4) Divisions among Conservatives and Labour
There has been a very angry response within the Conservative Party to May’s appeal for help to Corbyn (which is one reason why most commentators are treating it as genuine, at least to some extent). Two ministers have resigned from the government in protest.
Meanwhile, Labour is experiencing its own divisions over the issue of a confirmatory vote/second referendum. Emily Thornberry, the Shadow Foreign Secretary, was unable to attend an emergency Shadow Cabinet meeting, but wrote a leaked letter to MPs that contained this:
“What I would have said is that if we look like reaching any other decision than confirmatory vote that would be in breach of the decision made unanimously by Conference in Liverpool and overwhelmingly supported by our members and it needs to be put to a vote by the Shadow Cabinet……can I – in writing – confirm that my votes are that any deal agreed by Parliament must be subject to a confirmatory public vote and yes, the other option on the ballot must be Remain.”
This has been taken up by the media to imply that Thornberry was expressing Labour Party policy, but – as Skwawkbox points out, she was merely indicating her own point of view. Skwawkbox also emphasises that Thornberry is wrong in saying that not holding a second referendum/confirmatory vote would be in breach of the decision reached by the Labour Party 2018 Conference: the decision reached was that a public vote would be kept open as an option but would be only one alternative to be considered if Labour could not gain a general election (see Brexit Update 7) .
However, the letter makes clear the divisions within the Shadow Cabinet – some supporting a confirmatory vote, others (probably including Corbyn) doubtful. The division of opinion is also clear among Labour MPs – 25 of them, mostly from Leave-voting constituencies, have written a letter to Corbyn asking him not to support a second referendum/confirmatory vote.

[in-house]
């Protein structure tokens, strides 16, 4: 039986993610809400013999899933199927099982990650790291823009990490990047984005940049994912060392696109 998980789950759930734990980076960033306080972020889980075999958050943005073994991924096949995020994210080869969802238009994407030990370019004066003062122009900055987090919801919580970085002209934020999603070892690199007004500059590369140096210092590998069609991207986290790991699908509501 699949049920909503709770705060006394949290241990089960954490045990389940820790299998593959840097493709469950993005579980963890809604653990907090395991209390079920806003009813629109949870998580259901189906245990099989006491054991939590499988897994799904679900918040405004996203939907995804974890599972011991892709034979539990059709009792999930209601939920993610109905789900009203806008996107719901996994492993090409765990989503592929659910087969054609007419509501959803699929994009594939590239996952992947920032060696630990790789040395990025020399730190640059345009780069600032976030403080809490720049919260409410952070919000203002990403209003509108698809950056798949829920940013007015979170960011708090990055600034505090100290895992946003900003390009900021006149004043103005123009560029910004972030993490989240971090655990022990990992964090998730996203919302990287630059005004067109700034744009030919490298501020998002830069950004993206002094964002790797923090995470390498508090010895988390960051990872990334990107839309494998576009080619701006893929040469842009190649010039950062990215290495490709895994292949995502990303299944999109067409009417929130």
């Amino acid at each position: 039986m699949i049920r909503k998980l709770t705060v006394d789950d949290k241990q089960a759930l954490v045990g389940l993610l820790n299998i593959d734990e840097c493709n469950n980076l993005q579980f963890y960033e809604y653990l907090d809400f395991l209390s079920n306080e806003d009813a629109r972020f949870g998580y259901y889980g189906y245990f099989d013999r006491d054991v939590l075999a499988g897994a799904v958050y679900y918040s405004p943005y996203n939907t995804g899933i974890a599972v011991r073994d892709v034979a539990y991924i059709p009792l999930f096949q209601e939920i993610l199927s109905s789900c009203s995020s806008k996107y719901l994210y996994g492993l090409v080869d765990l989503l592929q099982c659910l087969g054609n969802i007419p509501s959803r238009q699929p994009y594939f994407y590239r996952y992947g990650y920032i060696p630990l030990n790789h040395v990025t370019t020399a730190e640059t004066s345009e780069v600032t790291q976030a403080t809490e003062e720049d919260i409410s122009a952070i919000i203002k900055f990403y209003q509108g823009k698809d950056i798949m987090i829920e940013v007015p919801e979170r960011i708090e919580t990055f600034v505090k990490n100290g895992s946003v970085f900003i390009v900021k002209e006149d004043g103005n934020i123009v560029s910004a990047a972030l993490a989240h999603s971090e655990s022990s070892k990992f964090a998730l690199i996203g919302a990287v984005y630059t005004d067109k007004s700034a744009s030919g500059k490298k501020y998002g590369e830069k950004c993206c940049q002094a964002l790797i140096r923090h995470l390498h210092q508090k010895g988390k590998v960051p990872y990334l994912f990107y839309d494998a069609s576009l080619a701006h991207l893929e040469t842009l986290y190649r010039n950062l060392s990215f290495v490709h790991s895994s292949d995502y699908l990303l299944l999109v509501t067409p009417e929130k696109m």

5) Negotiations on the leaving date between EU leaders and the Maybot
The Maybot is intent on avoiding UK participation in the European elections. With this aim in mind, she has written to the EU proposing an extension till June 30. This date has been repeatedly rejected by the EU; but of course rejection has never stopped the Maybot from making the same approach over and over again. The Maybot has chosen June 30 because the first sitting of the newly-elected European Parliament will be in early July – so June 30 is the latest date that the UK could stay in the EU without being in the anomalous position of being the only state that doesn’t have MEPs in the European Parliament. But it is clear that the EU doesn’t want the UK hanging around in the EU during the European Parliamentary elections in May without participating in them; as a leaked document made clear, there is a fear that UK chaos and uncertainty could contaminate the EU elections (see Brexit Update 14). So the EU has ruled out June 30.
The EU has also made it clear that, unless the UK agrees by April 12 to participate in the European elections and begins to make preparations for these elections, no further extension can be granted; if the deal fails to pass by May 22 (the day before the European elections begin), it will not be possible to grant a further extension, because the UK will have locked itself out of the European elections; the only option will be leaving with No Deal. Tellingly, even though the Maybot requested a June 30 leaving date in her letter to Tusk, she also revealed that the government has actually begun preparations for UK participation in the European Parliament elections.
There are now reports that Donald Tusk has come up with a new compromise plan: a flexible extension that he calls a “flextension”. It would last a year, but the UK could walk away from it at any time once a deal was agreed. If this is offered by the European Council (of course it has to be agreed by all 27 member states), maybe the whole process could be renamed Flexit?
And to end this Brexit Update with a development that seems to represent a metaphor for the present insecurity and instability (though Tusk’s reported new ideas do seem to offer a glimmer of hope): yesterday (Thursday), House of Commons sittings had to be adjourned, because rainwater was leaking from the ceiling into the debating Chamber.
See also: https://www.bbc.co.uk/news/uk-politics-47807622 and https://www.bbc.co.uk/news/uk-politics-47815599
 https://www.bbc.co.uk/news/uk-politics-47821646 See also: https://www.bbc.co.uk/news/uk-politics-47825841